The incandescent beginning of Robert Altman's in-the-early-days-not-so-covert covert war on sex. Altman is not opposed to the libidinal, in general, but rather to how the social disfigures desire, and how sex becomes about absorption into a perilous social contract. Also: best honorarily-Canadian American feature evah!
Early, pre-MASH Altman, notable in the development of his already remarkable way with zoom lenses and sound design. Gorgeously directed, for sure, with a few terrific scenes. But this psychodrama, part of the same hip-meets-square late 60s trend as Petulia and Faces, is also misshapen as hell, moving under sedation for an hour before going all Bava in a bonkers finale that makes neither literal nor symbolic sense.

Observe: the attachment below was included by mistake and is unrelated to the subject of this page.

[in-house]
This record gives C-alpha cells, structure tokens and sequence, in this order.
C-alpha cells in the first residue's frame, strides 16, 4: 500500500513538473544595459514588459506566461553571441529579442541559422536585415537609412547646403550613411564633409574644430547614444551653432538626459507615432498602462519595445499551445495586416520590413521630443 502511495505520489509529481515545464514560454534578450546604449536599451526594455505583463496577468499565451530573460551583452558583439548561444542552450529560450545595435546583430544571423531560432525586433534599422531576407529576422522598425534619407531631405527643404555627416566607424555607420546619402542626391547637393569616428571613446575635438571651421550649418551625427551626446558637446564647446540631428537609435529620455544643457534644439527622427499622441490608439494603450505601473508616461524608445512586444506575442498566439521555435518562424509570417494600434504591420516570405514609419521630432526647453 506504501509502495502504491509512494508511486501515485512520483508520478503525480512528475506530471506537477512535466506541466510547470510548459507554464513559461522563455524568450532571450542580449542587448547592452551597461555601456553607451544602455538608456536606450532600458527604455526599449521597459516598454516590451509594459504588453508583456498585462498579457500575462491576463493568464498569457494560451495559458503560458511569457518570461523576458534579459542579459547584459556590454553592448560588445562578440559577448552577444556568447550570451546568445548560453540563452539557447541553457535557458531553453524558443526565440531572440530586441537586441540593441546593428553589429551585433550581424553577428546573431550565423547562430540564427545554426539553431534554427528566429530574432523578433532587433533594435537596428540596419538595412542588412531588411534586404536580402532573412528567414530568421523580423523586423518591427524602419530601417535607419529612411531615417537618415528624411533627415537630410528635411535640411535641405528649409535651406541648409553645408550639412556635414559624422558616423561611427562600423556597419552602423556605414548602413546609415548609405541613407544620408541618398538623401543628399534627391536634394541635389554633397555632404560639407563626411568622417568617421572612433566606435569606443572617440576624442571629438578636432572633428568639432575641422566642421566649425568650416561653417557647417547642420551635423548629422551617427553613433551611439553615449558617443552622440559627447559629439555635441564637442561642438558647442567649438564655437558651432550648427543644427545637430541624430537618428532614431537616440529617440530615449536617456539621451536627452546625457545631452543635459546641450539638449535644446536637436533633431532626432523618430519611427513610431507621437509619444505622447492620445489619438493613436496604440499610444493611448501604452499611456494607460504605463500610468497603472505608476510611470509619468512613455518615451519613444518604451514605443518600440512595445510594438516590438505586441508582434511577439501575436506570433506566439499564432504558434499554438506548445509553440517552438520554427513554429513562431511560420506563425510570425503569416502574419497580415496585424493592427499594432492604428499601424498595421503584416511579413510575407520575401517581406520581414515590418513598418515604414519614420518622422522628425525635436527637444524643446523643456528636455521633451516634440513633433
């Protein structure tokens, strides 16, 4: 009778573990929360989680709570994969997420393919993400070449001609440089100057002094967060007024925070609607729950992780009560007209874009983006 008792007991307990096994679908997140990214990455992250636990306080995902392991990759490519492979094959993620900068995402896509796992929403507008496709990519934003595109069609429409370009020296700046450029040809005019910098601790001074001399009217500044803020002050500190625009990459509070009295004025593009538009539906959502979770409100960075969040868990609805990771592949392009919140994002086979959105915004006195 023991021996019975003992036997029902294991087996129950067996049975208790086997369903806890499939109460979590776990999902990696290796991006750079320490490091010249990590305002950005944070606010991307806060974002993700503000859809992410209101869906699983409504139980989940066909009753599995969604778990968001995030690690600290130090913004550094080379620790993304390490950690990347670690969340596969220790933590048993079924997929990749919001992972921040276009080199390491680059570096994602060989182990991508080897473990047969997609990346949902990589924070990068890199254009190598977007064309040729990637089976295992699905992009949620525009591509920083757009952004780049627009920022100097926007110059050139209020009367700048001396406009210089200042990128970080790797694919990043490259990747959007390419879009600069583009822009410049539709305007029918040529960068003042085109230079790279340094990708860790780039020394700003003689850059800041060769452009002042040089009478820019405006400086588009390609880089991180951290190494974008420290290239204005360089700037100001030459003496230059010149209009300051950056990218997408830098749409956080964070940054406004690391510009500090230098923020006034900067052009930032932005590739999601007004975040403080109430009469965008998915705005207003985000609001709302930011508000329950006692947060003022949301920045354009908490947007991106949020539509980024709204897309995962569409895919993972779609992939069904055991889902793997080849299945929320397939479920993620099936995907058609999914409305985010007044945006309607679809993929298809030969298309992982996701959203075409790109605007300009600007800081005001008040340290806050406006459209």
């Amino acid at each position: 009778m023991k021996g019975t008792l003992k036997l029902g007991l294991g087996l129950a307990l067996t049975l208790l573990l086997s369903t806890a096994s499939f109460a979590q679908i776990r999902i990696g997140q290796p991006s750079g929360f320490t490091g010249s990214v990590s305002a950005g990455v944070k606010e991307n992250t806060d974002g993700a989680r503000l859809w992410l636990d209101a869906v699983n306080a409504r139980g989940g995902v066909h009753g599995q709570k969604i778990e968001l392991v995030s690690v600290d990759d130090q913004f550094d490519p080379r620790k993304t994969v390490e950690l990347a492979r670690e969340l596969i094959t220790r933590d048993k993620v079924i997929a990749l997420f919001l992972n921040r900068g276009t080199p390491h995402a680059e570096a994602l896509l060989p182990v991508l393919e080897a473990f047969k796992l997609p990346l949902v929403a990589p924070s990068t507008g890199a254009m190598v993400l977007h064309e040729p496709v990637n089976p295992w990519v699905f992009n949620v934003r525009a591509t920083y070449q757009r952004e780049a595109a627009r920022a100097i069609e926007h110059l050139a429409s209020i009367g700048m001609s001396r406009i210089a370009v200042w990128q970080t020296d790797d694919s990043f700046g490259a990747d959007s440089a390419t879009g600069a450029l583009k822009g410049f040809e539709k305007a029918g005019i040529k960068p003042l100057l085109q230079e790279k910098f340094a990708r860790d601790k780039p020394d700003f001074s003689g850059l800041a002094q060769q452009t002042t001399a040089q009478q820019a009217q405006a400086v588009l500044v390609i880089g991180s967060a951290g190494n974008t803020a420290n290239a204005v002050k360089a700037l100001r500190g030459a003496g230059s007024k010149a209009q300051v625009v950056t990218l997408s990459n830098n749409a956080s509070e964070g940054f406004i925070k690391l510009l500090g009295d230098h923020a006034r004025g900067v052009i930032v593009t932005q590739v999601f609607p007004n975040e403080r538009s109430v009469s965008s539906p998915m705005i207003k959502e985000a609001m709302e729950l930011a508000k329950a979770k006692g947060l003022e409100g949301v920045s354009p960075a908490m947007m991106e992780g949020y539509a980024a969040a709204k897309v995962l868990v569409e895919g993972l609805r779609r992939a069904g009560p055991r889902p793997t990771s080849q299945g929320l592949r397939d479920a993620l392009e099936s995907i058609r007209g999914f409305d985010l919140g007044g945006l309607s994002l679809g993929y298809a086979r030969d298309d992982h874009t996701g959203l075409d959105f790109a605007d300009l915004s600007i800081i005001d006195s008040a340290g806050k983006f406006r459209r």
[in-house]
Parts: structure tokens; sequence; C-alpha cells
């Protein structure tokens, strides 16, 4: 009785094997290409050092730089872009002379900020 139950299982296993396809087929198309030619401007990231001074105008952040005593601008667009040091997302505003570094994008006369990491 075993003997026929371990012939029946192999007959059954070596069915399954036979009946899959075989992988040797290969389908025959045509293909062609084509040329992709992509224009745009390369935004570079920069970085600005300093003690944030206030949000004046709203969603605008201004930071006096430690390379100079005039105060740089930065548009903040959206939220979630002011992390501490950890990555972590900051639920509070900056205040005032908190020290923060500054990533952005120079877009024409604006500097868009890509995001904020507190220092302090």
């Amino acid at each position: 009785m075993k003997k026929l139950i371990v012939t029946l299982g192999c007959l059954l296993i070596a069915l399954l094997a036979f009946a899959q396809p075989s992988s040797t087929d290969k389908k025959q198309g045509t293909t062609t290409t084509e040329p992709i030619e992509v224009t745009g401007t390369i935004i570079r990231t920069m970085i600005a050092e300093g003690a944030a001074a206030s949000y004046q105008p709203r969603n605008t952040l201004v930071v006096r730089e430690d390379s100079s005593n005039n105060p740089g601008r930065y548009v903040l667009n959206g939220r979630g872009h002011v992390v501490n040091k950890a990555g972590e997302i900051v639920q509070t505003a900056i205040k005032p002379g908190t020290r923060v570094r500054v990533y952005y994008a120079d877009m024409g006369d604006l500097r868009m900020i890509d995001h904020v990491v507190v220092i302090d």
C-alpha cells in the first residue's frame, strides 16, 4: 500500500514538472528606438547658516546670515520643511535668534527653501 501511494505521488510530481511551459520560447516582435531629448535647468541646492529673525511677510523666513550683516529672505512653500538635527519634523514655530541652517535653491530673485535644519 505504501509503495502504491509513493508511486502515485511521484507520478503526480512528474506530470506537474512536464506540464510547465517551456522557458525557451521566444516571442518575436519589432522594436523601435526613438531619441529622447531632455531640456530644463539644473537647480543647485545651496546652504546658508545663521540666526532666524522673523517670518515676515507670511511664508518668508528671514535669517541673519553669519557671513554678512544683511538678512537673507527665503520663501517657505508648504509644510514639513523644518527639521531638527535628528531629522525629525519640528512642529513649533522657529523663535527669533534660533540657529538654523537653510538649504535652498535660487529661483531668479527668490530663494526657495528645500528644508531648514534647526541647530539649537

Altman's second feature is a stylishly directed, if slight look at a lonely woman's obsession with a mute drifter she takes into her apartment. The plot really doesn't really go anywhere interesting beyond it's initial premise until the final twenty minutes or so, making it a sort of slow burning character study, with Sandy Dennis' performance here usually being reserved and a bit hard to read, emotionally. Strange.
We are born alone. Yet, as the days go by, our desire to be with someone gets stronger. Many have given this a name. They call it friendship. Some say it's sex. Many more prefer the word love. For Frances Austin (Sandy Dennis) this is a bit unclear. An early Altman masterpiece, THAT COLD DAY IN THE PARK is about the horror of living, imprisoned by the social contract of sexual repress; and how one woman goes bonkers.